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Discussion Starter #12 (Edited)
Certainly very easy for a small group. Spacious, flat & accessible camp spots for three or four the typical camper/trailer combo most seem to favor are common. Number of sites for a larger collection of vehicles is fewer but they exist, plus any dispersed campers can always come together.
Issue could be one of being good neighbors to other multiple users as the immediate area seems to be being discovered. I used to come mid-week off season and have very few neighbors so had no concerns riding all over. Our group rides tend to be on weekends though when visitation peaks. I just feel it is impolite to charge up some of these access roads into the outcrops and grottos if one can see other campers ahead, plus in open country a little sound carries a long ways. Other than some kid on a motorized skateboard being chased by a drone, and 4x4 RC car tracks no one else was enjoying any motorsports.
That said there are many hours of riding on the mining, ranching and high country access roads if one considers the Alabama Hills core as primarily a camp and staging point.
One can easily burn 60 plus miles of assault up both Whitney Portal and the Horseshoe Meadows access roads terminating around 10,000 ft at mountaineering and Golden Trout Wilderness pack-trip trailheads. Gorgeous scenery surrounds you as pick up a mile of elevation on each in one long continuous climb. Proves unmolested carbs can take some big elevation changes without worry. I've done both one December but typically these two roads are gated for the winter months.
Bigger groups could tour these and other areas like the single tracks and mine roads. The pediment seems is fairly sandy rather than clay or silt and thus hopefully is not too dusty in drier weather.
The winter mountain pass closures makes getting to the east side of sierras a bit of a drive for some. I always figured going to the Alabama Hills would make a great excuse for so many of the coastal Californians to finally drive/ride through Yosemite and over Tioga Pass to Mono Lake and beyond.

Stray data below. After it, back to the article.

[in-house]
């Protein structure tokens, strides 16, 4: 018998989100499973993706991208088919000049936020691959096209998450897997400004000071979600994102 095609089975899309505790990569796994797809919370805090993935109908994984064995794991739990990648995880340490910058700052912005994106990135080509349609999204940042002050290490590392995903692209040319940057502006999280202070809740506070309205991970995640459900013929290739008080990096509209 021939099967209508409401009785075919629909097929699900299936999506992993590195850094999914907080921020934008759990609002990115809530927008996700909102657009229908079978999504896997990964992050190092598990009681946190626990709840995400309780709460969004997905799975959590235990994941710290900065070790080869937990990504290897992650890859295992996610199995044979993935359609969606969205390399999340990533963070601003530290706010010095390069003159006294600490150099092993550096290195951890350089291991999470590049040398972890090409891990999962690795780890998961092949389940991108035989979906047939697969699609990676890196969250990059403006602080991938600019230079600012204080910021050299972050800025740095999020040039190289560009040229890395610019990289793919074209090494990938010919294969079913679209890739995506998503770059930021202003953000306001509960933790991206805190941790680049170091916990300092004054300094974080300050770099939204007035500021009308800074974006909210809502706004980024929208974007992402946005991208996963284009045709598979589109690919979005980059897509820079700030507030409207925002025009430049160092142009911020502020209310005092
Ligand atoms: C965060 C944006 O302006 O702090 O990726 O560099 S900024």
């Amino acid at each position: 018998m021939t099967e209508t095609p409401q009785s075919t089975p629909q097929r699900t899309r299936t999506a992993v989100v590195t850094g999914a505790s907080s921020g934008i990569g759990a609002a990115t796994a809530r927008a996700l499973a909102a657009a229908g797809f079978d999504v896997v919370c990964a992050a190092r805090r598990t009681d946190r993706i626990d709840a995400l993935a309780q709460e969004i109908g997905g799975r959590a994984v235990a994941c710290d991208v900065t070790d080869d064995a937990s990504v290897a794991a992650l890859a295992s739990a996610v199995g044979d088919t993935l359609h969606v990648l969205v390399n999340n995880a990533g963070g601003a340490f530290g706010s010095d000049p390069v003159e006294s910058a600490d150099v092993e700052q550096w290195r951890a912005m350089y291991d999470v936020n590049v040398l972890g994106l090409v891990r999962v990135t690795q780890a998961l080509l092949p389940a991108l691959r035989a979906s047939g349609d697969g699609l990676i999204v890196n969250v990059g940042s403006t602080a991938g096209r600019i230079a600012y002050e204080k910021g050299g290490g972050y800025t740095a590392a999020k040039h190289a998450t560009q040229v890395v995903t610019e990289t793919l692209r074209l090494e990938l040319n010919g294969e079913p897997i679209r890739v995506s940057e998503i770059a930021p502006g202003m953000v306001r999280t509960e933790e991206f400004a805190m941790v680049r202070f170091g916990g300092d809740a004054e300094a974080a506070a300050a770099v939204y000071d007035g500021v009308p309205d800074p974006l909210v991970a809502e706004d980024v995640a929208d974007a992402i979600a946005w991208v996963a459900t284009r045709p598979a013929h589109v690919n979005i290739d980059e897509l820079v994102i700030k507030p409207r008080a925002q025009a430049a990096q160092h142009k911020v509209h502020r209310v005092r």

Who's game?
 

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Discussion Starter #16 (Edited)
That is called Mobius Arch, a fairly famous feature I visited for the first time. I spied it from one of the motorcycle singletracks, parked and made a short hike across fragile cryptobiotic soils to visit. Bad Fred, suppose I should have followed an official trail and not stepped on all those invisible helpless micro-organisms. Freeze-thaw frost heave cycles will make my footprints disappear though.
 

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There are many dozens of fabulous primitive campsites scattered around, as well as a nice official campground a little removed. I have a preferred place with nice sunrise views set amongst the intriguingly eroded landforms. Later I range farther afield and other multiple users show up like slackliners, droid operators on scooters, free climbers and technical mountaineers practicing setting protection. No other motos, mountain bikes, jeeps, etc., more like families, climbers and photographers.
Great way to start the year! Need to ride this area!
OK question tho - who's the jumper in 3rd and 4rth pic lol?
 

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Discussion Starter #19
Mid-evening the first night a fellow walked into my rockbound camp and asked if this was the location for the big slackline meet. Huh?
In following days more of these adventuresome types arrived and started rigging slacklines between various high points. My camp was below and a few hundred feet beyond the one in the third picture so I could hear the folks as they occasionally fell . They would dangle six feet below the slackline from a safety tether then climb back onto the main slack line. Impressive strength and skill. The forth picture was another slackline rigged a quarter mile away. Friendly folks too.